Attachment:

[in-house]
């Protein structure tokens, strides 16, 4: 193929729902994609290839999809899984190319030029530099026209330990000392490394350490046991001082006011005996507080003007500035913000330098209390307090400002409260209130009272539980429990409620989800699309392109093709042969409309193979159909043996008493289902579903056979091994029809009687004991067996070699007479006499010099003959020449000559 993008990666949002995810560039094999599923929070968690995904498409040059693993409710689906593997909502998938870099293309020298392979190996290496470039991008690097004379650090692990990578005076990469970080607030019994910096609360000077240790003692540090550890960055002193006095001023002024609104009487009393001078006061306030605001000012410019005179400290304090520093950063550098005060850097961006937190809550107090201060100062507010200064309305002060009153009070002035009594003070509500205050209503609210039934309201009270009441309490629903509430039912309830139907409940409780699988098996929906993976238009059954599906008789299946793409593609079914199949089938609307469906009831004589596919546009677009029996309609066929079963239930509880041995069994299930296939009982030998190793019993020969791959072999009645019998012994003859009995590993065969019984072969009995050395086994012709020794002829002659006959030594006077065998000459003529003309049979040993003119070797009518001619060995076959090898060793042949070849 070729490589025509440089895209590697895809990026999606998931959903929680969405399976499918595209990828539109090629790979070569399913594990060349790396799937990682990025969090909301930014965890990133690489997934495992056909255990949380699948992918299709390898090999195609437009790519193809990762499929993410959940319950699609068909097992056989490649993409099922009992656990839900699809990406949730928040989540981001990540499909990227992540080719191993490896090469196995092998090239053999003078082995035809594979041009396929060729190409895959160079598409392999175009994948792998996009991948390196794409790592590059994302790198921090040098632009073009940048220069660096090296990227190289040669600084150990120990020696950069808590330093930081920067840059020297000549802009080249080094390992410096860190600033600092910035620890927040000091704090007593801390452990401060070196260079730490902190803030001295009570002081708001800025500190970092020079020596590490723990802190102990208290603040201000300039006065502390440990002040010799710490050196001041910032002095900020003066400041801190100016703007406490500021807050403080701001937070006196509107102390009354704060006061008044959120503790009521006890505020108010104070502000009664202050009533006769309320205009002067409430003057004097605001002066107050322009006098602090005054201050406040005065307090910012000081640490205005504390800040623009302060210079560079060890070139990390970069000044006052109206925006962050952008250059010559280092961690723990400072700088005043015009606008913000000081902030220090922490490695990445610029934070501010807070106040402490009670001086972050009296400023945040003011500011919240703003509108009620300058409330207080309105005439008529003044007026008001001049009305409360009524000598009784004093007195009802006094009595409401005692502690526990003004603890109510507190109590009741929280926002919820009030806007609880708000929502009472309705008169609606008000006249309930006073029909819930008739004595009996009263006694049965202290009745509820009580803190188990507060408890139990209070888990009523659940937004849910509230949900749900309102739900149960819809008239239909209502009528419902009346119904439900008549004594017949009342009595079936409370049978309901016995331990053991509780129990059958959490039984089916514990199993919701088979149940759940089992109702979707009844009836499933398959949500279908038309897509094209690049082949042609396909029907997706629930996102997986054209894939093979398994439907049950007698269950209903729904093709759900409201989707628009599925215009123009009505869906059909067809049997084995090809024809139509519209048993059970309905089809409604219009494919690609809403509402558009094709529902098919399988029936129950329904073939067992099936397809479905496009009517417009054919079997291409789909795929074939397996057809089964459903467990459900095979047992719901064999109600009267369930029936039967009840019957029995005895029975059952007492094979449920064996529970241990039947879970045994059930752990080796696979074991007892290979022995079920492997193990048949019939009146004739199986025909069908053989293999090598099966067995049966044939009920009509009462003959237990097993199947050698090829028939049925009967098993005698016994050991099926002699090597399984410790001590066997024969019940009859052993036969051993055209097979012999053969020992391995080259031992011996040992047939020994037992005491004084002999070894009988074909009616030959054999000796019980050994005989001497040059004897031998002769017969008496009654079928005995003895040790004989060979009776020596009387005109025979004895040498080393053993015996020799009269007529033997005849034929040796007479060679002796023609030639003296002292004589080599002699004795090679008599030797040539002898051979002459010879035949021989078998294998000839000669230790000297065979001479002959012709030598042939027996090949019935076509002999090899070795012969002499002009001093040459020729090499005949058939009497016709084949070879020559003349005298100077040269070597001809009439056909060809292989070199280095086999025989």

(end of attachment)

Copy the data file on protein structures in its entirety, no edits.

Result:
[in-house]
């Protein structure tokens, strides 16, 4: 193929729902994609290839999809899984190319030029530099026209330990000392490394350490046991001082006011005996507080003007500035913000330098209390307090400002409260209130009272539980429990409620989800699309392109093709042969409309193979159909043996008493289902579903056979091994029809009687004991067996070699007479006499010099003959020449000559 993008990666949002995810560039094999599923929070968690995904498409040059693993409710689906593997909502998938870099293309020298392979190996290496470039991008690097004379650090692990990578005076990469970080607030019994910096609360000077240790003692540090550890960055002193006095001023002024609104009487009393001078006061306030605001000012410019005179400290304090520093950063550098005060850097961006937190809550107090201060100062507010200064309305002060009153009070002035009594003070509500205050209503609210039934309201009270009441309490629903509430039912309830139907409940409780699988098996929906993976238009059954599906008789299946793409593609079914199949089938609307469906009831004589596919546009677009029996309609066929079963239930509880041995069994299930296939009982030998190793019993020969791959072999009645019998012994003859009995590993065969019984072969009995050395086994012709020794002829002659006959030594006077065998000459003529003309049979040993003119070797009518001619060995076959090898060793042949070849 070729490589025509440089895209590697895809990026999606998931959903929680969405399976499918595209990828539109090629790979070569399913594990060349790396799937990682990025969090909301930014965890990133690489997934495992056909255990949380699948992918299709390898090999195609437009790519193809990762499929993410959940319950699609068909097992056989490649993409099922009992656990839900699809990406949730928040989540981001990540499909990227992540080719191993490896090469196995092998090239053999003078082995035809594979041009396929060729190409895959160079598409392999175009994948792998996009991948390196794409790592590059994302790198921090040098632009073009940048220069660096090296990227190289040669600084150990120990020696950069808590330093930081920067840059020297000549802009080249080094390992410096860190600033600092910035620890927040000091704090007593801390452990401060070196260079730490902190803030001295009570002081708001800025500190970092020079020596590490723990802190102990208290603040201000300039006065502390440990002040010799710490050196001041910032002095900020003066400041801190100016703007406490500021807050403080701001937070006196509107102390009354704060006061008044959120503790009521006890505020108010104070502000009664202050009533006769309320205009002067409430003057004097605001002066107050322009006098602090005054201050406040005065307090910012000081640490205005504390800040623009302060210079560079060890070139990390970069000044006052109206925006962050952008250059010559280092961690723990400072700088005043015009606008913000000081902030220090922490490695990445610029934070501010807070106040402490009670001086972050009296400023945040003011500011919240703003509108009620300058409330207080309105005439008529003044007026008001001049009305409360009524000598009784004093007195009802006094009595409401005692502690526990003004603890109510507190109590009741929280926002919820009030806007609880708000929502009472309705008169609606008000006249309930006073029909819930008739004595009996009263006694049965202290009745509820009580803190188990507060408890139990209070888990009523659940937004849910509230949900749900309102739900149960819809008239239909209502009528419902009346119904439900008549004594017949009342009595079936409370049978309901016995331990053991509780129990059958959490039984089916514990199993919701088979149940759940089992109702979707009844009836499933398959949500279908038309897509094209690049082949042609396909029907997706629930996102997986054209894939093979398994439907049950007698269950209903729904093709759900409201989707628009599925215009123009009505869906059909067809049997084995090809024809139509519209048993059970309905089809409604219009494919690609809403509402558009094709529902098919399988029936129950329904073939067992099936397809479905496009009517417009054919079997291409789909795929074939397996057809089964459903467990459900095979047992719901064999109600009267369930029936039967009840019957029995005895029975059952007492094979449920064996529970241990039947879970045994059930752990080796696979074991007892290979022995079920492997193990048949019939009146004739199986025909069908053989293999090598099966067995049966044939009920009509009462003959237990097993199947050698090829028939049925009967098993005698016994050991099926002699090597399984410790001590066997024969019940009859052993036969051993055209097979012999053969020992391995080259031992011996040992047939020994037992005491004084002999070894009988074909009616030959054999000796019980050994005989001497040059004897031998002769017969008496009654079928005995003895040790004989060979009776020596009387005109025979004895040498080393053993015996020799009269007529033997005849034929040796007479060679002796023609030639003296002292004589080599002699004795090679008599030797040539002898051979002459010879035949021989078998294998000839000669230790000297065979001479002959012709030598042939027996090949019935076509002999090899070795012969002499002009001093040459020729090499005949058939009497016709084949070879020559003349005298100077040269070597001809009439056909060809292989070199280095086999025989």